difficulties hauling firewood and heating the house, struggling against wild blizzards in

       order to feed livestock, and chopping through ice to water them are some of the less

       idyllic tasks that Kurelek describes.

Example of a Reflective Annotation
Kurelek, William. A Prairie Boy’s Winter. Tundra Books of Montreal: Montreal, Quebec, 1973.

       Kurelek’s paintings remind me of many of the illustrations for Astrid Lindgren’s

       children’s books— very soft, emotive, grainy, almost magical. In this soft and magical

       quality, his work could also be likened to Beatrix Potter, who likewise illustrated her

       children’s stories so charmingly. Potter, too, focused on the countryside and frequently

       deposited her illustrated creatures in natural settings. The pigs rushing out of their

       winter hay cave when William’s mother calls them to their trough have the same

       animated and innocent expression as Potter’s Jemima Puddle Duck and Peter Rabbit do!

       This book will fit well into my research of western Canadian literature for children.

Other Considerations
       Note that all of the above types of annotations could be combined into one
        annotation if you wish. This will, of course, affect the length of the annotation. The
        annotations for each source can be one paragraph or can be many paragraphs and
        several pages, depending on your purpose and naturally, how much you have to say.
       Other information which could be included in an annotation might be information to
        explain how the author is qualified and why we should consider him an authority on
        that particular topic. You could also discuss the intended audience and the level of
        reading difficulty (also included above).
       Always check with your instructor to be sure you have included all the areas he/she
        considers important and to be sure you are following the correct formatting style.

How Should an Annotated Bibliography Be Formatted?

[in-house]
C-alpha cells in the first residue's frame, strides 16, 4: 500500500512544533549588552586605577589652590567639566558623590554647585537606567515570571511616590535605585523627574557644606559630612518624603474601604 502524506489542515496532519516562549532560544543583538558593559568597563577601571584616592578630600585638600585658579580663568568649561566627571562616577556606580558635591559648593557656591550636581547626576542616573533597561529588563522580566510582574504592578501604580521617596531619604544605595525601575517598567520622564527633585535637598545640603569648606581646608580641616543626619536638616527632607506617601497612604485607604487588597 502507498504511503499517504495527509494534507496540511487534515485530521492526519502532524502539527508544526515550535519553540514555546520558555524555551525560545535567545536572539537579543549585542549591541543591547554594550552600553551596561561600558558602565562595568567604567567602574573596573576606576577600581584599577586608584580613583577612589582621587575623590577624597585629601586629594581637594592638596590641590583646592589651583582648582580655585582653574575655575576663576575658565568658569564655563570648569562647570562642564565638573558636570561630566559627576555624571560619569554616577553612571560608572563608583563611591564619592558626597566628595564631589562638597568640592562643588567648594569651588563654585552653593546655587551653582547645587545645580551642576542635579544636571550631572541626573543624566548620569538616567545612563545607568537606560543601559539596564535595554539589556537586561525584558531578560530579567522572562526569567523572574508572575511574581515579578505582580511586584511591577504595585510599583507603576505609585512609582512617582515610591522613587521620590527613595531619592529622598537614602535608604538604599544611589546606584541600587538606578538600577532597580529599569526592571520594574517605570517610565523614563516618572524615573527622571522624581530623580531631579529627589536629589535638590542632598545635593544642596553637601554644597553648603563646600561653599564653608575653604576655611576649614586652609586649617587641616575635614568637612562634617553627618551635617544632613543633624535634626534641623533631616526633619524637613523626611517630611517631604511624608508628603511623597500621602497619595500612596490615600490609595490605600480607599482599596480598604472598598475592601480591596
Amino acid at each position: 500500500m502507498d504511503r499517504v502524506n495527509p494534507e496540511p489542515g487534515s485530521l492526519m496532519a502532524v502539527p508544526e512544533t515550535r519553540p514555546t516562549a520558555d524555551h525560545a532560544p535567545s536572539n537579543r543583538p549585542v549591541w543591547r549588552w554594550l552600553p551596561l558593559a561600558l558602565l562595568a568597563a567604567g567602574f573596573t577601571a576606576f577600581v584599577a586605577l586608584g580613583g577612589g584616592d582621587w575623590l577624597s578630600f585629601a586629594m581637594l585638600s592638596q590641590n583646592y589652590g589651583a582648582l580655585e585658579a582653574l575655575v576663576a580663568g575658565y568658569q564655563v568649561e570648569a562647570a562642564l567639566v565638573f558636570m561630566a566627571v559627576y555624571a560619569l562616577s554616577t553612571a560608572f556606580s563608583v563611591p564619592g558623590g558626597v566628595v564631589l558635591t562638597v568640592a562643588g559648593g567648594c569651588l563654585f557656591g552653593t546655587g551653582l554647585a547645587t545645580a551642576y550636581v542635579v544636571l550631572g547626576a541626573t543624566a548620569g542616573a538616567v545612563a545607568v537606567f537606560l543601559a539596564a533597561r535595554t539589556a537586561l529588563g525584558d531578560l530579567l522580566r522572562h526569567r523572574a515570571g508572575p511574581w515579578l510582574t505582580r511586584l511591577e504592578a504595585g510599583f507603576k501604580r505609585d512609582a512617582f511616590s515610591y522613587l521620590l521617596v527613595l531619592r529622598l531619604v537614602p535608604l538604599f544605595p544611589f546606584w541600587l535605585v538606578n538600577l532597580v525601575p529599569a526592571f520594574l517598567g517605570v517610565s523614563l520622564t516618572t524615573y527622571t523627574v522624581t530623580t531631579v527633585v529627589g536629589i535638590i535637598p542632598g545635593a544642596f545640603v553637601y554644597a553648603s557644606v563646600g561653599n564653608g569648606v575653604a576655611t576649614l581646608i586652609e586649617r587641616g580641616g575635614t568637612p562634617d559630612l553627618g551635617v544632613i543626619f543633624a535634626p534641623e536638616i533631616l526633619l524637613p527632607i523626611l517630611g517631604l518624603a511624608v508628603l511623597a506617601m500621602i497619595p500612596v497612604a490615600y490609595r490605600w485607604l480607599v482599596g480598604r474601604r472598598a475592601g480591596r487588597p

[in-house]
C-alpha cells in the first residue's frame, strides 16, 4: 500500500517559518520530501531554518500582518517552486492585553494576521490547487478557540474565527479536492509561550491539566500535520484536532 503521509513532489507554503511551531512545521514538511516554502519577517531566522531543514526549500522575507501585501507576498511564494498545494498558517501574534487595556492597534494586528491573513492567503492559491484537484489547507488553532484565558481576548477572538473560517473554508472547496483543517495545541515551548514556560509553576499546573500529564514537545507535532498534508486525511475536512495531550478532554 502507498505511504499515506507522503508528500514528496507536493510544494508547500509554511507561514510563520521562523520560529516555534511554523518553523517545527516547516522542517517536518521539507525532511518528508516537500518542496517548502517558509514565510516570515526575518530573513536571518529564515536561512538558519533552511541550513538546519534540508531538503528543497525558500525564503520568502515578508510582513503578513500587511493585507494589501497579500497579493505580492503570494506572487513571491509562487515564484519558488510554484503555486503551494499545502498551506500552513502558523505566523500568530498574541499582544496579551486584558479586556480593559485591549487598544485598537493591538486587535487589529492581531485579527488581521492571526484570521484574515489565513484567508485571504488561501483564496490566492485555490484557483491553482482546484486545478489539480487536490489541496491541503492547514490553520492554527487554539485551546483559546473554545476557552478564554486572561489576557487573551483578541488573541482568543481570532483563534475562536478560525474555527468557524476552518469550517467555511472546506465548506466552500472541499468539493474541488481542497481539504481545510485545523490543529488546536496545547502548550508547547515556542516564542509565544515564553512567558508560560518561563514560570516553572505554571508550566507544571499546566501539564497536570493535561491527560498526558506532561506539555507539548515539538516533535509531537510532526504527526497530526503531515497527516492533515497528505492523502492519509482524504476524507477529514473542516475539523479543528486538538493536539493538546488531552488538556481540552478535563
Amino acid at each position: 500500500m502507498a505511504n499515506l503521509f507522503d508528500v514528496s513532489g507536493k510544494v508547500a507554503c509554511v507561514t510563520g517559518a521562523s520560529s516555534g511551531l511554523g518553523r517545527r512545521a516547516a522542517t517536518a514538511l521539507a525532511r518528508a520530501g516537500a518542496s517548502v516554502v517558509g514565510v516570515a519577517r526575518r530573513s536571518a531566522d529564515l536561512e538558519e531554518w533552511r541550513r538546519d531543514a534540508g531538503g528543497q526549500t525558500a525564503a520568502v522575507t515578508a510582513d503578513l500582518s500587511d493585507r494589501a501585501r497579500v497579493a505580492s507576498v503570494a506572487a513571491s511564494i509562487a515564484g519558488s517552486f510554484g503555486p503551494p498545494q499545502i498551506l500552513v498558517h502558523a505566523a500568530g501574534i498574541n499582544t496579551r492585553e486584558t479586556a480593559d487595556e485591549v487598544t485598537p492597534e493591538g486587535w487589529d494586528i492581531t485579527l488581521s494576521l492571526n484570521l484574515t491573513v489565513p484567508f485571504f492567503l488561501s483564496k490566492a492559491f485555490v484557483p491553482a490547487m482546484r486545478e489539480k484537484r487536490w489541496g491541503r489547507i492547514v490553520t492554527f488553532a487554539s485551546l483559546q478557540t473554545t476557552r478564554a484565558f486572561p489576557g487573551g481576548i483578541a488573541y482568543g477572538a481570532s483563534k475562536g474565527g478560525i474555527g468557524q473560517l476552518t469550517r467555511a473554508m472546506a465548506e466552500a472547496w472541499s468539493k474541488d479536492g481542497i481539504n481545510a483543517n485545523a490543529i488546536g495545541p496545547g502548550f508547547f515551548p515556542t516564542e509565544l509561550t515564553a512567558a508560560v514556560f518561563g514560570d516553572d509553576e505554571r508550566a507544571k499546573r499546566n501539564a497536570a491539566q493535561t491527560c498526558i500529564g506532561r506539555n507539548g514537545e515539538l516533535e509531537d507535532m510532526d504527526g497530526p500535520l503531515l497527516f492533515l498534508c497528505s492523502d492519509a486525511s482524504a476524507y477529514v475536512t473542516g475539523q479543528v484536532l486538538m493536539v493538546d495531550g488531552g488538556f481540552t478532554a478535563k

The annotated bibliography should follow the same format as the bibliographic style for the particular
discipline involved. In other words, if the bibliography would be in MLA style, so would its annotated
version, and so on.

Example of MLA Annotated Bibliography
Page 130 and 131 (5.3.2) of the 7th and most recent edition of the MLA
handbook lists these rules for the placement of the annotated bibliography:

The list should begin a new page and should be numbered as continuation of the
main paper

     The page number appears in the upper right-hand corner, half and inch
      from the top and flush with the right margin.
     The title should be centered an inch from the top of the page
     Space should be doubled between the title and the first entry
     Each entry should be flush with the left margin
     If an entry runs more than one line indent the subsequent lines one-half
      inch from the left margin (this format is called “hanging indention”
     Double-space the entire list, both between and within entries.

On page 130, the Handbook gives this example of an annotated entry:

Harbord, Janet. The Evolution of Film: Rethinking Film Studies. Cambridge:

    Polity, 2007. Print. A synthesis of classic film theory and an examination of

    the contemporary situation of film studies that draws on recent scholarship

    in philosophy, anthropology, and media studies.